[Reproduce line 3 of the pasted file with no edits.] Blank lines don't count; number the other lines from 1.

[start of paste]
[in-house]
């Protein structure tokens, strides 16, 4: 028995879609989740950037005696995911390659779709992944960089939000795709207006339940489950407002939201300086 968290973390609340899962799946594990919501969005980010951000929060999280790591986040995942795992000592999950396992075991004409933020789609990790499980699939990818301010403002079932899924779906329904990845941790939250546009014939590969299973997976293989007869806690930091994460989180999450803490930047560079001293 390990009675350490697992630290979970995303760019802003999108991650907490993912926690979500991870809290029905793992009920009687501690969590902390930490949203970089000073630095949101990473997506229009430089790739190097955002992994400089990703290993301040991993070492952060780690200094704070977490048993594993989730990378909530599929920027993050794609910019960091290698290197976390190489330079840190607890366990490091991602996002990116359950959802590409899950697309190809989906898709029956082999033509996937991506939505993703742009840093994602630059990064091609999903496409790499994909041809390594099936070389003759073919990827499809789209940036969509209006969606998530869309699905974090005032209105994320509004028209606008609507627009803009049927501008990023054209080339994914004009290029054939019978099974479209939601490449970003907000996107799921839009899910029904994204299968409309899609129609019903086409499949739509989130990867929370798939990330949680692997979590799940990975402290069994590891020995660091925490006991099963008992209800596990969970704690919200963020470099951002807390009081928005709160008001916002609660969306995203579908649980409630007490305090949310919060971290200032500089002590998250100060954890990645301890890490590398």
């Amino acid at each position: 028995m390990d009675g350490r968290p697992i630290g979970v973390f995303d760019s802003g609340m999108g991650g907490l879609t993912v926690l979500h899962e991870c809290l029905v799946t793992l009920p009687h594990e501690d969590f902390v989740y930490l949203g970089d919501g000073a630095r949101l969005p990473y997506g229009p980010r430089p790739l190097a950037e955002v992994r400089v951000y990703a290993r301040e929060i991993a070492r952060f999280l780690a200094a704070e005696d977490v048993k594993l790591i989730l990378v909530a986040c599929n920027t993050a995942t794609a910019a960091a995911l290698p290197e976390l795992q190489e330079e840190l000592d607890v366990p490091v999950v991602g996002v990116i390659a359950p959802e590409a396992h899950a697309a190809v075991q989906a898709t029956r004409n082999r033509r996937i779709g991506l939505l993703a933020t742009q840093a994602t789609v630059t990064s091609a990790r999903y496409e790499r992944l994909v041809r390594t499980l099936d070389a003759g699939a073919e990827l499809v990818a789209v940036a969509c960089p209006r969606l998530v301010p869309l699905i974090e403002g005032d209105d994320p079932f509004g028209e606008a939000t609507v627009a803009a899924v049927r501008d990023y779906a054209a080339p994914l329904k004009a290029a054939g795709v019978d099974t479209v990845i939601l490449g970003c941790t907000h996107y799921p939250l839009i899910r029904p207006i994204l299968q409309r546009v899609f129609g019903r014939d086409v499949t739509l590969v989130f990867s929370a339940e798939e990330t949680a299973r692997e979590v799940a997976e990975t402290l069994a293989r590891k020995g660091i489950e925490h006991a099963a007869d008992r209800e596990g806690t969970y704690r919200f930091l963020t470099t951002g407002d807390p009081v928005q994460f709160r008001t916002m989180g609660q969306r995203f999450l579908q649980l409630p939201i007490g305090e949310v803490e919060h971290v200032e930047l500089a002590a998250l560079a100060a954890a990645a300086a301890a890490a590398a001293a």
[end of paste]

């Amino acid at each position: 028995m390990d009675g350490r968290p697992i630290g979970v973390f995303d760019s802003g609340m999108g991650g907490l879609t993912v926690l979500h899962e991870c809290l029905v799946t793992l009920p009687h594990e501690d969590f902390v989740y930490l949203g970089d919501g000073a630095r949101l969005p990473y997506g229009p980010r430089p790739l190097a950037e955002v992994r400089v951000y990703a290993r301040e929060i991993a070492r952060f999280l780690a200094a704070e005696d977490v048993k594993l790591i989730l990378v909530a986040c599929n920027t993050a995942t794609a910019a960091a995911l290698p290197e976390l795992q190489e330079e840190l000592d607890v366990p490091v999950v991602g996002v990116i390659a359950p959802e590409a396992h899950a697309a190809v075991q989906a898709t029956r004409n082999r033509r996937i779709g991506l939505l993703a933020t742009q840093a994602t789609v630059t990064s091609a990790r999903y496409e790499r992944l994909v041809r390594t499980l099936d070389a003759g699939a073919e990827l499809v990818a789209v940036a969509c960089p209006r969606l998530v301010p869309l699905i974090e403002g005032d209105d994320p079932f509004g028209e606008a939000t609507v627009a803009a899924v049927r501008d990023y779906a054209a080339p994914l329904k004009a290029a054939g795709v019978d099974t479209v990845i939601l490449g970003c941790t907000h996107y799921p939250l839009i899910r029904p207006i994204l299968q409309r546009v899609f129609g019903r014939d086409v499949t739509l590969v989130f990867s929370a339940e798939e990330t949680a299973r692997e979590v799940a997976e990975t402290l069994a293989r590891k020995g660091i489950e925490h006991a099963a007869d008992r209800e596990g806690t969970y704690r919200f930091l963020t470099t951002g407002d807390p009081v928005q994460f709160r008001t916002m989180g609660q969306r995203f999450l579908q649980l409630p939201i007490g305090e949310v803490e919060h971290v200032e930047l500089a002590a998250l560079a100060a954890a990645a300086a301890a890490a590398a001293a």